Tallinn and Poznan exchanged experiences about COVID-19

The ongoing situation of global pandemic has forced cities around the world to look for creative ways to adjust. At times, hard times can be easier if one can share ideas and experiences with others. Within the network of the URBACT On Board project, Poznan and Tallinn exchanged information on practices and restrictions concerning COVID-19.

Joanna Kempa, representative of Poznan, asked Katrin Parve from Tallinn Education Department about the crisis measures in Tallinn. For the sake of sharing best practises, we hereby publish the online Q&A between two partner cities of the URBACT project:

Is it mandatory to wear masks - in what places, circumstances?

It is not mandatory, but it is recommended. There is an all-Estonian press conference every day at 12 noon, and today the topic of face masks was discussed there. It is discussed that at the end of the emergency, the wearing of a mask in enclosed spaces will be made mandatory (shopping centers, etc.). Masks must be bought by all people. The government will not share them.

Are there restrictions on meetings/gathereing? How many people can you meet?

All events and gatherings are prohibited. People have also been asked to postpone the celebration of birthdays and other anniversaries.

We are allowed to walk outside 2 people at a time and have to keep a distance of 2 meters. This does not apply to members of the same family.

Are schools. kindergartens, universities closed (if there is a plan to return to classes, when is it planned)?

Schools and universities are closed from 16.03. Kindergartens are open, but generally have very few children. Mostly children of medical staff or other frontline workers. Many graduation conditions have been changed by law and many exams are dropped. The possibility that from 15.05. smaller consultations with up to 10 students can be started in schools. Tallinn has made a separate decision that we do not allow 10 students to be convened. If the situation allows, one-on-one meetings will be allowed, but this has not yet been decided.

Are restaurants open (or only delivery)?

Most restaurants only serve take-away orders. Terraces are open in some places – with 2 m distance. Inside, there is an obligation to provide customers with a distance of 2 m and it is mostly not used - it is not served on site. All restaurants must be closed no later than 22:00.

Are cinemas and theaters open?

All theaters and cinemas are closed from 16.03. Sports clubs, spas, nightclubs and other entertainment establishments are closed from 27.03.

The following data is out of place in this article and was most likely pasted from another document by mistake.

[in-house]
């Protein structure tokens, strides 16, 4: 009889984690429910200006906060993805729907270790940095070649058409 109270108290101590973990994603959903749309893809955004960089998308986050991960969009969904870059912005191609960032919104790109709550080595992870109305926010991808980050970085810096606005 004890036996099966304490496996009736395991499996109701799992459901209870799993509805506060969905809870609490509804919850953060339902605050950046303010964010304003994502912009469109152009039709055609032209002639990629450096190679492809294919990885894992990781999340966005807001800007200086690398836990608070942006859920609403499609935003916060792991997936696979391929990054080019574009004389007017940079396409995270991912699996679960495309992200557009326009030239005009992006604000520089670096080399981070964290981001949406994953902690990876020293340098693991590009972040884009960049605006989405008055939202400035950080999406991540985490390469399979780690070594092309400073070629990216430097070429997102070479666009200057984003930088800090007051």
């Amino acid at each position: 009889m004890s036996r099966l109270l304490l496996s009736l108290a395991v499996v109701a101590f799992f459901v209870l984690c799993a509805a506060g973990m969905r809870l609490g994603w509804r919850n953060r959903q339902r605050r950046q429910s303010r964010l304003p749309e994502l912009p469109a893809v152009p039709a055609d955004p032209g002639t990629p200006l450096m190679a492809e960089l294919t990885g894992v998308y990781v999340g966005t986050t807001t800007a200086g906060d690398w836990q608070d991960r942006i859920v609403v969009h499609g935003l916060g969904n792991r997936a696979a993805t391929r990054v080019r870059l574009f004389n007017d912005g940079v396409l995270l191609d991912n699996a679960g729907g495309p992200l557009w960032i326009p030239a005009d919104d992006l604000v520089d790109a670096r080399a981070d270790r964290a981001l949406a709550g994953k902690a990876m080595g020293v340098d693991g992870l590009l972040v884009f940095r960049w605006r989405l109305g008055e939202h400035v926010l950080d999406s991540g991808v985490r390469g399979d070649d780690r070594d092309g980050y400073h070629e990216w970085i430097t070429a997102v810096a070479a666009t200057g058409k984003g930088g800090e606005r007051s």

Are service points open?

Part-time post offices are open from the service points and some libraries have a book exchange system. You can pre-order books and then there will be a contactless exchange.

Is there a deadline for opening stores, restaurants, hotels already set?

No dates have been set. There is a wait-and-see attitude. Estonian State Government does have an exit plan, which you can find here (in English): https://www.kriis.ee/en/news/covid-19-crisis-exit-strategy-plan-was-published-government-committee.

Situations that may need to be addressed have been described. For example, children's camps for up to 15 students from June, probably some sort of sports events without spectators etc.

Is there access to parks, recreational areas in the open air without restrictions (if with restrictions what kind?)

Most public places are open, but the 2 + 2 rule must be followed. This means that there must not be more than 2 people at a time and a minimum distance of 2 m must be observed in passing each other.


Does the city bike system work (if it works in a given city)?

We do not have a separate city bicycle system. However, there are statistics that the activity of using bicycle parking lots has decreased in the city center and increased in the suburbs. Tallinn plans to expand the network of bicycle paths as a matter of urgency in order to enable people to move more safely.

How does public transport work?

Public transportation is still working and no changes were made in the timetables to ensure consistant and safe transport service. Longer bellows buses were scheduled to rush hours. 

City: Tallinn
Kati Niin (Tallinn Education Department)
The ULG of Tallinn selected collaborative projects at the seminar